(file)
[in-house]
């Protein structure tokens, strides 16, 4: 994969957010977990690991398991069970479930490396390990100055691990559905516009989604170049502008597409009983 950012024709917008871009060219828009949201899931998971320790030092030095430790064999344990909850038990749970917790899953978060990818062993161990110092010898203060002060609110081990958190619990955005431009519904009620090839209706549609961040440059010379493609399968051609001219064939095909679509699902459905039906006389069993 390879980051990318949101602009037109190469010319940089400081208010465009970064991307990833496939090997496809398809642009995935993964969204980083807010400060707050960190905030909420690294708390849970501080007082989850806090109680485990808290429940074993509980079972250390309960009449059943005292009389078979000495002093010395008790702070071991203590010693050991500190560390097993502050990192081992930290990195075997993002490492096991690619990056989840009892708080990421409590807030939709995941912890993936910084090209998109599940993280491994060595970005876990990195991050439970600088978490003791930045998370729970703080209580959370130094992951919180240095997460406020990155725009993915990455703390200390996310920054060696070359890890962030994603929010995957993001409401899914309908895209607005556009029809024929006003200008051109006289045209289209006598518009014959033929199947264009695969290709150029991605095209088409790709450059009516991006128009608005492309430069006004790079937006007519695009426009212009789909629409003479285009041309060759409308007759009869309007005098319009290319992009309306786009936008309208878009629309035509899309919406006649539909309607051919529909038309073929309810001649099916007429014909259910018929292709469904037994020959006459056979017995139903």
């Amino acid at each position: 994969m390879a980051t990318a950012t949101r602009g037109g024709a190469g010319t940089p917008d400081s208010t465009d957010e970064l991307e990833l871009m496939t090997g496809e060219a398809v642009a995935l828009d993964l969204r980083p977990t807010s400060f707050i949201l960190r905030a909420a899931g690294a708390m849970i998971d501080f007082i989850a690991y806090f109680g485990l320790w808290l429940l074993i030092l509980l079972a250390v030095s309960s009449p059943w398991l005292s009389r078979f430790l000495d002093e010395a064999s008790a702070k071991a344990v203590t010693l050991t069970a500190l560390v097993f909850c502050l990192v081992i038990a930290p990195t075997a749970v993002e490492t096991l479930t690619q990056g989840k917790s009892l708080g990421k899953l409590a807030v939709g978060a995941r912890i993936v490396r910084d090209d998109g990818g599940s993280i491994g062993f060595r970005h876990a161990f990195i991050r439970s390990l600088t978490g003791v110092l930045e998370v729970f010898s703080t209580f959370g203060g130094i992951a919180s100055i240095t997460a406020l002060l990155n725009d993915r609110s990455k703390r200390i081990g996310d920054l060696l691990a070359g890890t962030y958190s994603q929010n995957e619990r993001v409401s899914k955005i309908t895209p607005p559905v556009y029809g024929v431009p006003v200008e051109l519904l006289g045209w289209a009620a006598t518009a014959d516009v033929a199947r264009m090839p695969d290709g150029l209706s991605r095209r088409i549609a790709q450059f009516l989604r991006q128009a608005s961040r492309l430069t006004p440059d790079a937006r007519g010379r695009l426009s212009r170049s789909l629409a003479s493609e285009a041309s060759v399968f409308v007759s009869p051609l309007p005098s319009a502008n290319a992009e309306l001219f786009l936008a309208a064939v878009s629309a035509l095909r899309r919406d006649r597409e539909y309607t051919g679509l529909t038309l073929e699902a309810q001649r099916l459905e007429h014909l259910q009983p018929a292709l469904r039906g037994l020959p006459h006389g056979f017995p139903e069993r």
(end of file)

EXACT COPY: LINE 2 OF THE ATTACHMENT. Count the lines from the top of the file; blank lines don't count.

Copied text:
């Protein structure tokens, strides 16, 4: 994969957010977990690991398991069970479930490396390990100055691990559905516009989604170049502008597409009983 950012024709917008871009060219828009949201899931998971320790030092030095430790064999344990909850038990749970917790899953978060990818062993161990110092010898203060002060609110081990958190619990955005431009519904009620090839209706549609961040440059010379493609399968051609001219064939095909679509699902459905039906006389069993 390879980051990318949101602009037109190469010319940089400081208010465009970064991307990833496939090997496809398809642009995935993964969204980083807010400060707050960190905030909420690294708390849970501080007082989850806090109680485990808290429940074993509980079972250390309960009449059943005292009389078979000495002093010395008790702070071991203590010693050991500190560390097993502050990192081992930290990195075997993002490492096991690619990056989840009892708080990421409590807030939709995941912890993936910084090209998109599940993280491994060595970005876990990195991050439970600088978490003791930045998370729970703080209580959370130094992951919180240095997460406020990155725009993915990455703390200390996310920054060696070359890890962030994603929010995957993001409401899914309908895209607005556009029809024929006003200008051109006289045209289209006598518009014959033929199947264009695969290709150029991605095209088409790709450059009516991006128009608005492309430069006004790079937006007519695009426009212009789909629409003479285009041309060759409308007759009869309007005098319009290319992009309306786009936008309208878009629309035509899309919406006649539909309607051919529909038309073929309810001649099916007429014909259910018929292709469904037994020959006459056979017995139903």